[Updated results based on methodological changes]
Kilo, the new OpenStack release, shows a continuous increase of activity if compared to Juno. From Icehouse to Juno, there was an increase of 6.22% in the number of commits and 17,07% in the number of unique authors. From Juno to Kilo, there’s a higher jump in terms of commits (11,23%) and a lower increase in terms of authors (11,16%). However, with this increase, there is a new peak in the number of unique authors contributing to the OpenStack Foundation projects with close to 1,600 different people participating in its development.
After the continuous increase of activity from release to release that we observed in the past, Kilo, the latest release of OpenStack is showing some stabilization. The differences between Juno (the previous release) and Kilo are the lowest in the history of the analysis we’ve performed for the OpenStack Foundation. Although this release has reached a new peak in contributors, close to 1,500 different persons, the increase from Juno to Kilo was of around 900 commits and 200 authors while from Icehouse to Juno it was of 700 commits and 70 developers.
The list of organizations participating in the development of OpenStack keeps growing as well: close to 170 different organizations have contributed with at least one commit to the development of Kilo.
As the top ten contributors, we find the following organizations:
Regarding to the community itself, the timezones analysis shows a widespread activity around the world. OpenStack is a truly 24 hours-a-day continuous development community. There are three main groups of activity: America, on the left side of the chart, Europa/Africa in the center and Asia, on the right.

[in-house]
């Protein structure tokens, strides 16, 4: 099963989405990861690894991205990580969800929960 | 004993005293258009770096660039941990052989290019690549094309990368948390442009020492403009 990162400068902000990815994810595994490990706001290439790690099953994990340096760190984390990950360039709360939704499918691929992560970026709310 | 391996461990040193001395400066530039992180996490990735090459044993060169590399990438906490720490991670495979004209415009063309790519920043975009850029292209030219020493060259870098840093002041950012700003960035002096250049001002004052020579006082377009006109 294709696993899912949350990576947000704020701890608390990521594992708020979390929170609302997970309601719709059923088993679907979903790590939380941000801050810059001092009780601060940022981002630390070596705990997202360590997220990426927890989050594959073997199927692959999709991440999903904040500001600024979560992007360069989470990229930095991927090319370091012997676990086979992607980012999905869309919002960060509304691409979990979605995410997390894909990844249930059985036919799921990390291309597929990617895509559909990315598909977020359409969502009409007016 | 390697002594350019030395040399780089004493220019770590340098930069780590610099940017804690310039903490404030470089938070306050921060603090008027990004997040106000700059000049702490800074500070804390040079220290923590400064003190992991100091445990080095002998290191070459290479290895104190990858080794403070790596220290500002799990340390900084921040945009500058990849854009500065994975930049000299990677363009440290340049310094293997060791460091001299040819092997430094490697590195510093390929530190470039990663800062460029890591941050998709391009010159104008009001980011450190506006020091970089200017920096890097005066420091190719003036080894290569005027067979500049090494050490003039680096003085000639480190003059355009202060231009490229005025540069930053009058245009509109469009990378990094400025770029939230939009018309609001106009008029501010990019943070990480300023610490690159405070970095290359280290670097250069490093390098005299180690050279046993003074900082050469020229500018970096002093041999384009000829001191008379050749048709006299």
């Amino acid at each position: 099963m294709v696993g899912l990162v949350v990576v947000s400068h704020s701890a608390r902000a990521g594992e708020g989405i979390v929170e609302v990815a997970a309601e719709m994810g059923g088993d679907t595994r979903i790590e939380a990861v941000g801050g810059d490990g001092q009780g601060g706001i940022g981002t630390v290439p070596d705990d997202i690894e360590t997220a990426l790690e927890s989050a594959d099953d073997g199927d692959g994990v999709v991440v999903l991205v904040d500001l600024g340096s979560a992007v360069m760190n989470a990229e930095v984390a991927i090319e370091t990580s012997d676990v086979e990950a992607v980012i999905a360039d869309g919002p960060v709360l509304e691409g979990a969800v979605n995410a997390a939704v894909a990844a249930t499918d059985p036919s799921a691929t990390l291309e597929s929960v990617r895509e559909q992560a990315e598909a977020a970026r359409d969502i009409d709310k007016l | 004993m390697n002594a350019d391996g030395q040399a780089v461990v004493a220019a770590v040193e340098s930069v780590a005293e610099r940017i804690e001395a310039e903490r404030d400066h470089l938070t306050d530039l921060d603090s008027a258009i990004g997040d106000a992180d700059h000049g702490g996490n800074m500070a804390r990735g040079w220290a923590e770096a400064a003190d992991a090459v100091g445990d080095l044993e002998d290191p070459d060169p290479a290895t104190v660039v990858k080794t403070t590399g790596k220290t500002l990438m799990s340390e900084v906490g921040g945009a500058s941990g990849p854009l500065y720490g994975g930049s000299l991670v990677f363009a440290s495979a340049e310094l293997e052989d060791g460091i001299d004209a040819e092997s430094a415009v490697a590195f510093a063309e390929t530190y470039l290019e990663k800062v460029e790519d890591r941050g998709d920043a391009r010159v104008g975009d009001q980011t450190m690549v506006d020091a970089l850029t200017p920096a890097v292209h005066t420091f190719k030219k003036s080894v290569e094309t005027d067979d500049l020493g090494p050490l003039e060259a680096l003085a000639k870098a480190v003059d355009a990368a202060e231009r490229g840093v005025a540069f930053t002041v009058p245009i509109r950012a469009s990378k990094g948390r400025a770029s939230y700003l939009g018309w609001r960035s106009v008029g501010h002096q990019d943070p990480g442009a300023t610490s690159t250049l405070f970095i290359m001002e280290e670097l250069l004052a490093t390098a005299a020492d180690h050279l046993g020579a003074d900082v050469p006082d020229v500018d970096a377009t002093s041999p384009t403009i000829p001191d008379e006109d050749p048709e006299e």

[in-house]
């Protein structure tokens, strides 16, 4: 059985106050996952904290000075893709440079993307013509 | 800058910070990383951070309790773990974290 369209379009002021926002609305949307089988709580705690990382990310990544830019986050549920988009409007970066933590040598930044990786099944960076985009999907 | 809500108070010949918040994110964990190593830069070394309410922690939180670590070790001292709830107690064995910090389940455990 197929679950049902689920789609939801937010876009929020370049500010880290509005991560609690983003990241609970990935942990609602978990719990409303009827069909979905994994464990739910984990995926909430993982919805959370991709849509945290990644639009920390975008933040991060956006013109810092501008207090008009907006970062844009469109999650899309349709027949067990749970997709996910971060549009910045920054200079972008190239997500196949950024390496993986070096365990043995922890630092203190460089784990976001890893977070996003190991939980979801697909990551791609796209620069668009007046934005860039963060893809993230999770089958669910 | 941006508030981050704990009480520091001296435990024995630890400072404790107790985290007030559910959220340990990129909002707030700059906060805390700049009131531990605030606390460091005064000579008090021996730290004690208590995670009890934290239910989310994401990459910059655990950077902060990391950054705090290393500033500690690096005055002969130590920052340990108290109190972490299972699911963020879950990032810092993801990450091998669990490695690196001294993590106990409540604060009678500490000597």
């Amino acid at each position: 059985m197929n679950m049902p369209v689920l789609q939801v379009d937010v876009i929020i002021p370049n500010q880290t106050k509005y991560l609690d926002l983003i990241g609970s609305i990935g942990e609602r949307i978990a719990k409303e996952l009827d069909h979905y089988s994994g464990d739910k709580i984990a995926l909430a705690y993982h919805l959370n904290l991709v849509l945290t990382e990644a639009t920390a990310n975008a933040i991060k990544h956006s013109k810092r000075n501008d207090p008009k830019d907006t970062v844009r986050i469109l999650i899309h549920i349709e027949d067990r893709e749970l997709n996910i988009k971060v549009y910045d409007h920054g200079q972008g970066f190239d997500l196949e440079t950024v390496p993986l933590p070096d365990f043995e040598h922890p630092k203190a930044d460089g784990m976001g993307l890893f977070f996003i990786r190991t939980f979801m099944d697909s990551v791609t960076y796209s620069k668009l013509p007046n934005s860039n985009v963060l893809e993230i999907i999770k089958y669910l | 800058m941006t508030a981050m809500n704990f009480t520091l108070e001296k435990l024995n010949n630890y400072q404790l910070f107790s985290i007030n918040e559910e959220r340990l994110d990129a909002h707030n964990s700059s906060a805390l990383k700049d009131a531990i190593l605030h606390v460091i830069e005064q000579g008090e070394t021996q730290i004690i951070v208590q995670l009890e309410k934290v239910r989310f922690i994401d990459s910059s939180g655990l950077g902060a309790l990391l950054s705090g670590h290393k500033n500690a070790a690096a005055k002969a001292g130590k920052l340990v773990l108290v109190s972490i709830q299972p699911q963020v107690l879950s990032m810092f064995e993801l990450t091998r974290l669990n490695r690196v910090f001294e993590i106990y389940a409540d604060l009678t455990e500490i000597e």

Ignoring the UTC 0 activity, that may be biased by developers using UTC 0 as their timezone with independence of their point of residence, the rest of the activity shows North America East and West coasts as the main contributors in number of commits. Europe/Africa is quite close to this activity (most of it due to Europe), although biased by the UTC peak of activity. India could be represented by the the small peak in UTC+5, and finally the rest of Asia, with China and Japan in first place, which is consistent with the localization of some contributing companies.
- Some of the repositories under the OpenStack project have been removed of the analysis. As an example, specification projects are not counted for this analysis. The full list of repositories is available at the last quarterly report sponsorized by the OpenStack Foundation.
- Developers are counted as the actual authors of the piece of code merged into upstream.
- The time of commit takes into account the time when that piece of code is merged into upstream.
- Each release, new repositories are added to the list of analyzed projects. This partially explains the continuous increasing activity in the OpenStack Foundation projects.
Most of Brazil is in UTC-3 (and part of it in UTC-2 during DST) so I would not assume Brazil has a significant participation in OpenStack development based on the data you have.
Of course, you’re completely right. I just fixed that. Thanks a lot!
Thanks aterceiro for your comments.
I’ve also updated numbers according to methodological changes that are mentioned at the end of the post.